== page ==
Once again we were faced with the question..to board up or not? We chose to only board the ocean facing windows until Paula got closer to us and we could decide how much impact we were going to get. I did put all the plastic patio furniture away again. As well as any other "flyables" and bunch the plants into a protective corner. Bottles of water and Diet Coke were laid in and extra groceries were bought. We bought mostly bread, eggs and bacon. The three things that we always miss the most when supplies run out.
There was a small buying frenzy here on the island. Lines went for blocks with people buying water and you could hardly move in the grocery store. Let alone find a can of tuna! And forget gassing up your car. People sat in those lines for hours.
So we watched and we waited. We checked the internet constantly. We got a little wind. We got a little rain. Nothing to really write home about. And that was it. Paula, thankfully, turned out to be a non-event for us.
Still, there was a bit of a surge to the ocean level and some interesting wave action. I decided to drive around and see for myself what other parts of the island were looking like.
I started at "my" beach, of course.
I just love me some Crocodile Rock! I don't know what I will do if something ever happens to it. It is my barometer of ocean/tide action. Normally, the waves come ashore and just barely kiss the tip of this rock. This picture was taken as a wave was going back out to join forces with her sisters.,
Oh yeah! This is what I am talking about!
Somebody made a comment to me on Facebook (yes, I now do FB too! So sue me!) They said that at least the waves were cleaning the beaches and making them shiny clean. NOT!
Does this look shiny clean to you?
Or this? Usually it is just the opposite. Huge amounts of dead seaweed and debris are deposited on shore.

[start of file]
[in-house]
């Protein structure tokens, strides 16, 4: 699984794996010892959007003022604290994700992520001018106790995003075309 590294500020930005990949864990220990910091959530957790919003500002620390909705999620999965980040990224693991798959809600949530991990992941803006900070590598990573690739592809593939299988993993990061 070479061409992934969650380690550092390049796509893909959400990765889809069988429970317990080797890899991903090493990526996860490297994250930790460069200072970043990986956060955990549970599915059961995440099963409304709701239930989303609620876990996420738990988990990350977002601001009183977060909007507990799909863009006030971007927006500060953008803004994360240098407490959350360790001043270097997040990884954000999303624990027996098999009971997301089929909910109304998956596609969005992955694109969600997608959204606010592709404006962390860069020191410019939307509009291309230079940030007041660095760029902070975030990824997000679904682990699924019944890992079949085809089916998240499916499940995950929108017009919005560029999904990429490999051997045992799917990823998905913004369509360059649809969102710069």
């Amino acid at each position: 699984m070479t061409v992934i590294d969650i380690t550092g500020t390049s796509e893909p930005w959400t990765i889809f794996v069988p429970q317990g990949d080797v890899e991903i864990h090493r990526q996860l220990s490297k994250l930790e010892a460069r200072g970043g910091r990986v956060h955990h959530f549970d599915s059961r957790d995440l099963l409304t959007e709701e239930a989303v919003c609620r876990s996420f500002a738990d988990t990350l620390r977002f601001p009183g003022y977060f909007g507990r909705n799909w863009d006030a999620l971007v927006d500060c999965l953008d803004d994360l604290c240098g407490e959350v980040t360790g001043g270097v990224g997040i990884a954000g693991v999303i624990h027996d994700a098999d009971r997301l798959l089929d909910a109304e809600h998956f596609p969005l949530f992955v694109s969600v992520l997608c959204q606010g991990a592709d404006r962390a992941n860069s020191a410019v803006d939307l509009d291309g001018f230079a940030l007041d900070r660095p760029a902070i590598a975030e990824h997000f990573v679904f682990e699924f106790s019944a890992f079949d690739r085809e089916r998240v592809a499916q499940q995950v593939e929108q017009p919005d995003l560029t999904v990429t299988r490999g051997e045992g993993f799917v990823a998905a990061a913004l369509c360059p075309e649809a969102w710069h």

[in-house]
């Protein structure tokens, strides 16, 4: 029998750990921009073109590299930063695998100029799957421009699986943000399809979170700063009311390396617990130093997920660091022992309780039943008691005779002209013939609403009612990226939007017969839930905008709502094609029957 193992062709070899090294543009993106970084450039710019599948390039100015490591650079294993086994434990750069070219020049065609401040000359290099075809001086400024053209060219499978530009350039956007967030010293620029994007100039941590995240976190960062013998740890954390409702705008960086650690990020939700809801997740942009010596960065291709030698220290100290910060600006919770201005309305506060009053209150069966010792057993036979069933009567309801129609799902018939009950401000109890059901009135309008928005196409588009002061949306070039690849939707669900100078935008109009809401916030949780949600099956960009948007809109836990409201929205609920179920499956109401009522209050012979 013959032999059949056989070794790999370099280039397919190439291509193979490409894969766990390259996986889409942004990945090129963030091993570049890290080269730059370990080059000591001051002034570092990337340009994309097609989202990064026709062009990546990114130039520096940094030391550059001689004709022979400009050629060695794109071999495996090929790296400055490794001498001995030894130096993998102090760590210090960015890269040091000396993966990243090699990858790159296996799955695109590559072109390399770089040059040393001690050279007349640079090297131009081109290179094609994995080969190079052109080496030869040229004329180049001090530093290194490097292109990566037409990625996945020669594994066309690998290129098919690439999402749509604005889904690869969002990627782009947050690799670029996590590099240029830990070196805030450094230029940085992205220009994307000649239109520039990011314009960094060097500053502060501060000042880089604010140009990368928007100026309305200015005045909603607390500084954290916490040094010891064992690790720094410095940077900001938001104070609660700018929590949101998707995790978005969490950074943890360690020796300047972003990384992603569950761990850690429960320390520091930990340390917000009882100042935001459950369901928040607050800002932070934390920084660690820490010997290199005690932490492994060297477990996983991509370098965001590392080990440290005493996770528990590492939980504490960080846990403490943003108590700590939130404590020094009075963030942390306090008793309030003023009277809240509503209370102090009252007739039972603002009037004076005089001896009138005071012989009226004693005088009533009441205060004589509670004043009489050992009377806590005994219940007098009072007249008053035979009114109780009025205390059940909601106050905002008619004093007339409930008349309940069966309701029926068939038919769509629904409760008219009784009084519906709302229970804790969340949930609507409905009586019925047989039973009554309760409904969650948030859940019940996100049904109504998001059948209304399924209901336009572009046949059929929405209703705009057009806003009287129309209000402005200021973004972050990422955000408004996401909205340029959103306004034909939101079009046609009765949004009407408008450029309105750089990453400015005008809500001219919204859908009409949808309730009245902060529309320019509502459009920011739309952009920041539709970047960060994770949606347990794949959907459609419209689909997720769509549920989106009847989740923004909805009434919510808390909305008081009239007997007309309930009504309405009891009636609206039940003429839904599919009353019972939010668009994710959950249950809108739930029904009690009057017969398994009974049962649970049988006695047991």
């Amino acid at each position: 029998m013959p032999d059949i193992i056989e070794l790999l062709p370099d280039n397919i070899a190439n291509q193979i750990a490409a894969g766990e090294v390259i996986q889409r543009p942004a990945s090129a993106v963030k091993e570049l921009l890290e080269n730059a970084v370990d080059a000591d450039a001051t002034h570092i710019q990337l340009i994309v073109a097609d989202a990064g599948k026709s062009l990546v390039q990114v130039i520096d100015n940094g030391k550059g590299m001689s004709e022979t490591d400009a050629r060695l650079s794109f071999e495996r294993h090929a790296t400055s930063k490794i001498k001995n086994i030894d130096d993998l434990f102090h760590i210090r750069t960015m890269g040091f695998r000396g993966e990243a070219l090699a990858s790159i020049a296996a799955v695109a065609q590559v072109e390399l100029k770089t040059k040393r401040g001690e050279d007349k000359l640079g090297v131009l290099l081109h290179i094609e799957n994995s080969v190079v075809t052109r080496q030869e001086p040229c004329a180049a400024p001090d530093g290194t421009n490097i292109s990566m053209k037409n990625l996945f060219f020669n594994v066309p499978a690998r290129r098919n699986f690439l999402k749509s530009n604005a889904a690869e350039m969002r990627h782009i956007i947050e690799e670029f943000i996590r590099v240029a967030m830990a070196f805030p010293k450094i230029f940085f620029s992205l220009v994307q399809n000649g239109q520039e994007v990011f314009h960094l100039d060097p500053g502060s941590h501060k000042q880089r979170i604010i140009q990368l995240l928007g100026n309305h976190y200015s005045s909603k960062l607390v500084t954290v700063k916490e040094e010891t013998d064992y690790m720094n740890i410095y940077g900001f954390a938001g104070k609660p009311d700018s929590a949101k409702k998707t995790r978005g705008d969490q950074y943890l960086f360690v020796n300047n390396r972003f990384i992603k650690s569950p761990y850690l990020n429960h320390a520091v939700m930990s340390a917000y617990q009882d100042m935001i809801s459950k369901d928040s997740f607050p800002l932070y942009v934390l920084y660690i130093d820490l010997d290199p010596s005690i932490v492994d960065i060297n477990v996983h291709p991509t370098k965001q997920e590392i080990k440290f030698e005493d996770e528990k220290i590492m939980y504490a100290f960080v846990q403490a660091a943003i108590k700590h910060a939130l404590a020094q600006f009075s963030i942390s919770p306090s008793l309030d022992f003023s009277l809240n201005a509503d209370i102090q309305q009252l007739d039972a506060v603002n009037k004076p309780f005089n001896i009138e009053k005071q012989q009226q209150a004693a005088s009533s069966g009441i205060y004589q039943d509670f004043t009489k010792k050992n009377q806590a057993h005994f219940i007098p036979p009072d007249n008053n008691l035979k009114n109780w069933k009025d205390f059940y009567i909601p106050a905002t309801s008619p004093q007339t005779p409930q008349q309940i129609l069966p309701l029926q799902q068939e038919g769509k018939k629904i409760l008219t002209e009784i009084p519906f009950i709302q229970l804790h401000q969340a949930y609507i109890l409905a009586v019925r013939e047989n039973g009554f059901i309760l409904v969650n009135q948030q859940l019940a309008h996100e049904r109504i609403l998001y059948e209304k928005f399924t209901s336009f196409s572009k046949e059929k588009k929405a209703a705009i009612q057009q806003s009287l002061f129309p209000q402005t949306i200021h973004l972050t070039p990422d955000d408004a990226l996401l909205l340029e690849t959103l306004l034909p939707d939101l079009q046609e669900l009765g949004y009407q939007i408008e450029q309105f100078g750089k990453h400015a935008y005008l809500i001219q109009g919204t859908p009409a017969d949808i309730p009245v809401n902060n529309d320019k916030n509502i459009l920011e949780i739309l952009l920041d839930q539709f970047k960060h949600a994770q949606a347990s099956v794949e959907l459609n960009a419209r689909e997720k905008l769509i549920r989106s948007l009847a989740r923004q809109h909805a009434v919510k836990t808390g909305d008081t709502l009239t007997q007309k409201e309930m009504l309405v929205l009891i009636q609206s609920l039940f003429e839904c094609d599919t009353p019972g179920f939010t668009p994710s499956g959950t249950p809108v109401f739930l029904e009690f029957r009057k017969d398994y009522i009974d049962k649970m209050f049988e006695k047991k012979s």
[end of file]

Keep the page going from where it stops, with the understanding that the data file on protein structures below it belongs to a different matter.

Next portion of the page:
Next I drove out to South Point. Looking north, back towards my house.
Looking south to the point. There are rocks under that water that are normally always exposed.
After a quick stop out on Sac Bajo, which I will post at a later date, I headed into town to see the beaches there. First stop, NaBalam and Avalon. The water was high but the seaweed shows how high it had been.
That's a barrier of large rocks under the breaking foam. Normally waves don't come over them.
You just saw almost this same picture earlier this week. Showing the bridge over to the Avalon Reef and Rip U Off Club. The water is normally 4-5 feet below this bridge.
No takers for the beach umbrella palapas either! I heard later that only 50 tourists stayed on the island.
All this seaweed is going to leave on big stinking, rotting mess. Unless the owners of the NaBalam do what they are supposed to do and clean it up. I'm not holding my breath on that one.
Here you can see that incoming surge has formed a lake on the beach.
A view from the bridge. I think I captured at least a small sense of the power of the incoming water here.
Some useless sandbagging had been done. At least some attempt had been made to keep the beach here from eroding even more from the advancing surge.
You saw this same picture earlier this week also. Just a comparison shot.
The brown you see in the water is seaweed that has not yet been deposited on shore. But it will be.
It breaks my heart to look at this beach and what it has become. It used to be the most beautiful beach I had ever seen in my life and always made the list of the top ten must see beaches in Mexico. No more.
So there you have it. Just a peek of what a non-event hurricane can do to our beaches. See you next week. Have a safe and happy weekend.